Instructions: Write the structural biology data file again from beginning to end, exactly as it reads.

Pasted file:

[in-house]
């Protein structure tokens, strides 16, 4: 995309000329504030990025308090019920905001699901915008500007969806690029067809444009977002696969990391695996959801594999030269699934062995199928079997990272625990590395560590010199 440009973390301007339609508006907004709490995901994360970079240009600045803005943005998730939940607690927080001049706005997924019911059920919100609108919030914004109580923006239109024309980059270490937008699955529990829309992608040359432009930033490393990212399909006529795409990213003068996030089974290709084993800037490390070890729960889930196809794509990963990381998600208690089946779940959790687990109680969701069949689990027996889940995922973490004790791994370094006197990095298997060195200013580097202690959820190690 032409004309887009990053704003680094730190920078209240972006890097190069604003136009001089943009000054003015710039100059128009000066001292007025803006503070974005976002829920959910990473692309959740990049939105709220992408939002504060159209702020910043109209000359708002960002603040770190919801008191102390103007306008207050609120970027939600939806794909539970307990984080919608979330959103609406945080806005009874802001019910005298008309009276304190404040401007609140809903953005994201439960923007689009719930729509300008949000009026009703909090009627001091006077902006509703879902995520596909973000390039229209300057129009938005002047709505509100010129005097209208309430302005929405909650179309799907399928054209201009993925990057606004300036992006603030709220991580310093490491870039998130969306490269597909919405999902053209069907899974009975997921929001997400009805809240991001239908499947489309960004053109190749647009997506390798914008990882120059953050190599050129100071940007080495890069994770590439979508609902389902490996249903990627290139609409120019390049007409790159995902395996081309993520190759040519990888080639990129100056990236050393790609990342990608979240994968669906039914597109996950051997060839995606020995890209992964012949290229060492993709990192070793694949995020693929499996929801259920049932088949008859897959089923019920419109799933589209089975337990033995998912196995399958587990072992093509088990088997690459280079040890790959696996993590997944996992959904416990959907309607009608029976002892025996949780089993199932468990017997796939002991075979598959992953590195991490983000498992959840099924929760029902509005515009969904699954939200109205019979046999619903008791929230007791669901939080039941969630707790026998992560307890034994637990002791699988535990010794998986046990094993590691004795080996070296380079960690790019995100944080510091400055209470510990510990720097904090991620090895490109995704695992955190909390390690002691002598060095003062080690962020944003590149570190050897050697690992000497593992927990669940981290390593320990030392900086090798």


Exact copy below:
[in-house]
């Protein structure tokens, strides 16, 4: 995309000329504030990025308090019920905001699901915008500007969806690029067809444009977002696969990391695996959801594999030269699934062995199928079997990272625990590395560590010199 440009973390301007339609508006907004709490995901994360970079240009600045803005943005998730939940607690927080001049706005997924019911059920919100609108919030914004109580923006239109024309980059270490937008699955529990829309992608040359432009930033490393990212399909006529795409990213003068996030089974290709084993800037490390070890729960889930196809794509990963990381998600208690089946779940959790687990109680969701069949689990027996889940995922973490004790791994370094006197990095298997060195200013580097202690959820190690 032409004309887009990053704003680094730190920078209240972006890097190069604003136009001089943009000054003015710039100059128009000066001292007025803006503070974005976002829920959910990473692309959740990049939105709220992408939002504060159209702020910043109209000359708002960002603040770190919801008191102390103007306008207050609120970027939600939806794909539970307990984080919608979330959103609406945080806005009874802001019910005298008309009276304190404040401007609140809903953005994201439960923007689009719930729509300008949000009026009703909090009627001091006077902006509703879902995520596909973000390039229209300057129009938005002047709505509100010129005097209208309430302005929405909650179309799907399928054209201009993925990057606004300036992006603030709220991580310093490491870039998130969306490269597909919405999902053209069907899974009975997921929001997400009805809240991001239908499947489309960004053109190749647009997506390798914008990882120059953050190599050129100071940007080495890069994770590439979508609902389902490996249903990627290139609409120019390049007409790159995902395996081309993520190759040519990888080639990129100056990236050393790609990342990608979240994968669906039914597109996950051997060839995606020995890209992964012949290229060492993709990192070793694949995020693929499996929801259920049932088949008859897959089923019920419109799933589209089975337990033995998912196995399958587990072992093509088990088997690459280079040890790959696996993590997944996992959904416990959907309607009608029976002892025996949780089993199932468990017997796939002991075979598959992953590195991490983000498992959840099924929760029902509005515009969904699954939200109205019979046999619903008791929230007791669901939080039941969630707790026998992560307890034994637990002791699988535990010794998986046990094993590691004795080996070296380079960690790019995100944080510091400055209470510990510990720097904090991620090895490109995704695992955190909390390690002691002598060095003062080690962020944003590149570190050897050697690992000497593992927990669940981290390593320990030392900086090798």